Ten years ago, researchers at Harvard Medical School—Massachusetts Eye and Ear Infirmary came up with the first answers regarding what was happening. The aging process and noise exposure causes a loss of synapses (nerve fiber connections) between the sensory cells (inner hair cells) and the hearing nerve (acoustic nerve/spiral ganglion cells) as seen in experimental animals:
Inner hair cells with hairs (green, top), cell bodies (blue), acoustic nerve fibers (green, bottom) and synapses (red,bottom).
This effect is best illustrated in the following simplified diagram, showing the “pruning” of synapses and peripheral terminals (blue arrows) in the cochlea before and after loud noise exposure:
Drawings are adapted from Liberman MC. Noise-induced and age-related hearing loss: new perspectives and potential therapies. Faculty of 1000 Research 2017;6:927.
In the normal ear, each inner hair cell sends signals to the brain via numerous type-I spiral ganglion neurons (top schematic). In the synaptopathic ear (bottom schematic) many of the synaptic contacts between type-I (acoustic nerve or spiral ganglion) neurons and inner hair cells have degenerated or have been “pruned” away (blue arrows), thus many of the surviving spiral ganglion cells are silenced. The type-II spiral ganglion neurons (green) innervating outer hair cells are not involved in hearing and are unaffected. The central axons convey the sound information to the brain by way of the acoustic nerve.
Similar effects have been detected in the aging cochlea in experimental animals. Therefore, the content and amount of information reaching the brain has likewise been greatly decreased—leading to difficulty in interpreting speech in a noisy environment. Some loss of synapses is thought to occur before any changes measurable by standard audiograms and after as little as 2 hours of exposure to sounds of 90 dB (decibels) or higher. The need to avoid loud noise for prolonged periods cannot be stressed enough!
The bad news:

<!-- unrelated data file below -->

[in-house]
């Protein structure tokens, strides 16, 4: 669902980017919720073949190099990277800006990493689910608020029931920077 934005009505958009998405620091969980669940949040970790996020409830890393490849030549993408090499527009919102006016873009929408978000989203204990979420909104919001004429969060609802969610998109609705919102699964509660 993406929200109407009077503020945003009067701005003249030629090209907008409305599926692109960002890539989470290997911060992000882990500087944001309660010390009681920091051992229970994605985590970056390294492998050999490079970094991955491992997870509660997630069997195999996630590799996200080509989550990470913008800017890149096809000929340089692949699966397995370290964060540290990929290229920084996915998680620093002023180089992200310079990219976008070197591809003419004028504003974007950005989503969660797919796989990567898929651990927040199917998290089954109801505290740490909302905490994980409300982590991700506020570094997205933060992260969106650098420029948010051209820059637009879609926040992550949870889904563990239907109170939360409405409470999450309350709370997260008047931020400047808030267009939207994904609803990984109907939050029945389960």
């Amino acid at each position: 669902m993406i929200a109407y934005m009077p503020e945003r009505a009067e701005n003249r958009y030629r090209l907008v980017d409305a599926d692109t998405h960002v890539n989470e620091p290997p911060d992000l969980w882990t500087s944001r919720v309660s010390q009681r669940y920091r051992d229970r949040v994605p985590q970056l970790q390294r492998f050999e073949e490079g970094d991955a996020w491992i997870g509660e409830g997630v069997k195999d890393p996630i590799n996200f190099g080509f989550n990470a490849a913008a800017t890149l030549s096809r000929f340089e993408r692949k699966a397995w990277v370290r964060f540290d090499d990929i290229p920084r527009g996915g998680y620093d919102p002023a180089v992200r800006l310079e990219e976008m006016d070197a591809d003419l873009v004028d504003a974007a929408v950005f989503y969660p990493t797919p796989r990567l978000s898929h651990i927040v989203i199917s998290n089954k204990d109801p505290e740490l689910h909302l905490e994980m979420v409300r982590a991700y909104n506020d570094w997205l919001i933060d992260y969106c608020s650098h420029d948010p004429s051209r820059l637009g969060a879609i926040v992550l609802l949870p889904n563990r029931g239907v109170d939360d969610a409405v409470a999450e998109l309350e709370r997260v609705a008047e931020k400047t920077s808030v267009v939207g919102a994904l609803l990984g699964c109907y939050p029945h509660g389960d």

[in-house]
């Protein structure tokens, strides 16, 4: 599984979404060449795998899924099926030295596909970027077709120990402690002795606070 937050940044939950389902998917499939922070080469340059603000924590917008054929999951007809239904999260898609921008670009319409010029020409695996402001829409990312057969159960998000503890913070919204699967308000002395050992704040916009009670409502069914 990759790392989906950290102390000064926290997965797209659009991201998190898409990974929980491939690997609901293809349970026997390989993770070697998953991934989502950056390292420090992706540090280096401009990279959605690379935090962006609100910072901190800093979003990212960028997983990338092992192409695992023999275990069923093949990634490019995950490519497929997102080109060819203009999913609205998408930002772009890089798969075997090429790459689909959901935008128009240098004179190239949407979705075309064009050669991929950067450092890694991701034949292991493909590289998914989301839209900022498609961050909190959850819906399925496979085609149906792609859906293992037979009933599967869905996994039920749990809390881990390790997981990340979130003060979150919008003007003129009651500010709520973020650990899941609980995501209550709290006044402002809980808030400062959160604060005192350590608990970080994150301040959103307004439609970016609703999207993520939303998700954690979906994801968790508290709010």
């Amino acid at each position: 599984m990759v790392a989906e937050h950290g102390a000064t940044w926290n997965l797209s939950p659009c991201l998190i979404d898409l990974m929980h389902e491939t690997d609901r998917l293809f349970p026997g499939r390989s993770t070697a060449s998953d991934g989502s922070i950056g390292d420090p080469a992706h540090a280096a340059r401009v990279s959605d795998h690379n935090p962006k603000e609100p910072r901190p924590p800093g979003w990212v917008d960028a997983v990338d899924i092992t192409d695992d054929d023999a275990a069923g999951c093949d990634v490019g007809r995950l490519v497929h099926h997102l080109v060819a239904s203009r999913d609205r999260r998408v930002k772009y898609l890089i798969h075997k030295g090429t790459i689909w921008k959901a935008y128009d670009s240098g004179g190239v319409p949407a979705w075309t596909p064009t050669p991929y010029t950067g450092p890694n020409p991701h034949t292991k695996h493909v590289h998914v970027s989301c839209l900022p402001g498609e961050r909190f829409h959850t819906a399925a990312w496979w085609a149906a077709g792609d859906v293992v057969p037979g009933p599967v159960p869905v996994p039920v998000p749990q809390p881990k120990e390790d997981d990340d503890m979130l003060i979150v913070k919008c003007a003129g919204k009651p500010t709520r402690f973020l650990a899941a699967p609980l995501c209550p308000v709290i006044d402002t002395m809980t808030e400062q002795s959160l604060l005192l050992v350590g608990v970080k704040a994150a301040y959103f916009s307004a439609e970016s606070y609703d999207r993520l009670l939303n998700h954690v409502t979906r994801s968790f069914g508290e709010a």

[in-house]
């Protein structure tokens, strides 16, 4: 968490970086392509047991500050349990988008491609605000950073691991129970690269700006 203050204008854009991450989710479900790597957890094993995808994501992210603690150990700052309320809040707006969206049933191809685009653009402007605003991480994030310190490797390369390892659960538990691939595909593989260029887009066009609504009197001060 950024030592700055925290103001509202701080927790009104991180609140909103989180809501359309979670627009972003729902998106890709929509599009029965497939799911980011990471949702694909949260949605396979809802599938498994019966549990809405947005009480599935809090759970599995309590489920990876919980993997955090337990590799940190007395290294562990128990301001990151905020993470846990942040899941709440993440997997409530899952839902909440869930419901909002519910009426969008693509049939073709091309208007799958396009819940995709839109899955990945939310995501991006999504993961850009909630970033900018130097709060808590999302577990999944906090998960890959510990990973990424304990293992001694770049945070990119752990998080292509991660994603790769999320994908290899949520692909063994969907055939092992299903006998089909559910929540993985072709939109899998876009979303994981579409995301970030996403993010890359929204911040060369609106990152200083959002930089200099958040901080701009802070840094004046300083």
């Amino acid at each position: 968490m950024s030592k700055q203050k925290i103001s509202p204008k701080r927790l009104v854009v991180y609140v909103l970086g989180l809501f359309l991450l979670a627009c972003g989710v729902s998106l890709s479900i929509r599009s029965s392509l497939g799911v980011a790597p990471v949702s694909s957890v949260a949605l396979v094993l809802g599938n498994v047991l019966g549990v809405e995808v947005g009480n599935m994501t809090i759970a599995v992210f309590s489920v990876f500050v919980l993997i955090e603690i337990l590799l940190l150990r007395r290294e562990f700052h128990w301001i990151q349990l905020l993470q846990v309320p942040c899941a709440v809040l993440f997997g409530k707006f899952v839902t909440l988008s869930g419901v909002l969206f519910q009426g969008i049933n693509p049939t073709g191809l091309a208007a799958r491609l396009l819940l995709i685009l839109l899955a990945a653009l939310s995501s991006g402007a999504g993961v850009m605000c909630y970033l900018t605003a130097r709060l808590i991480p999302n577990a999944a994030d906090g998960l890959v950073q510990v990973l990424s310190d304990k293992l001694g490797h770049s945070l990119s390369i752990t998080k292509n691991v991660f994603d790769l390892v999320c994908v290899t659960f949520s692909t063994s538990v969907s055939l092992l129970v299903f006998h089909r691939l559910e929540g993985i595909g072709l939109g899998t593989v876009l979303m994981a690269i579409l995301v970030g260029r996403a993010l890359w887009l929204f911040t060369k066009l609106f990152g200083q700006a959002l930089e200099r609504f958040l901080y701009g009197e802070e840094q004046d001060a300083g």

The loss of synapses and speech discrimination ability is presently irreversible.
The good news:
There is recent research that strongly suggests that a common prescription medication can improve and/or mitigate this type of hearing loss.
What is the possible answer to this problem?
Many elderly women and some elderly men suffer from osteoporosis, a bone-weakening disease. Twenty years ago, it was recognized that a class of drugs called bisphosphonates can reverse this process. These drugs were widely prescribed for this disease and drug research and development yielded two additional generations of this drug class. Eventually, the third-generation bisphosphonates displayed other interesting and therapeutic properties. They were used to control metastatic bone pain. For example, the drug minodronic acid (YM529) has been shown to directly and indirectly prevent proliferation, induce cell death (apoptosis), and inhibit metastasis of various types of cancer cells.
Significantly, some of these patients on third-generation bisphosphonates began to report improvement in their ability to hear and understand speech.
On July 14, 2020, researchers from the original Massachusetts Eye and Ear Infirmary and Eaton-Peabody Laboratories (Konstantina M. Stankovic, MD, PhD, and Albert Edge, PhD) reported that in animal models a particular bisphosphonate reversed cochlear synaptopathy. In other words, the drug induced repair and regrowth of synapses that were lost due to the noise damage to the cochlea.
Regeneration of Cochlear Synapses by Systemic Administration of a Bisphosphonate Front. Mol. Neurosci., 14 July 2020 Richard Seist, Mingjie Tong, Lukas D. Landegger, Sasa Vasilijic, Hiroshi Hyakusoku, Sachiyo Katsumi, Charles E. McKenna, Albert S. B. Edge & Konstantina M. Stankovic https://doi.org/10.3389/fnmol.2020.00087
The upper photograph shows a larger number of synapses (colorful dots) on noise-damaged inner hair cells treated with the bisphosphonate as compared to the lower photo of noise-damaged inner hair cells not treated with the drug.
This is the first time that a drug has been demonstrated to have a beneficial and reparative effect on the cochlea.
What does the future hold for this problem?
Understanding of the mechanism of hidden hearing loss allows the focus of research to be directed at developing techniques of repairing the synaptic damage. Along those lines, a parallel tract of research is directed at gene therapy to 1) repair specific genes causing sensorineural hearing loss in genetic hearing diseases and 2) toward altering cellular controls to enhance repair of damaged synapses in aging and/or noise-exposed individuals.
The repurposing of bisphosphonates shows promise in animal models for treating hidden hearing loss. At the present time, these drugs are not fit for hearing treatment because they have not yet been validated in human studies. For the purposes of treating metabolic bone disease—osteoporosis, etc.—they have demonstrated success. However, they are associated with some significant side effects and are absolutely contraindicated in pregnancy (they are known to cause birth defects). In time and with proper vetting, these techniques may ultimately be valuable treatments for a very common type of hearing loss.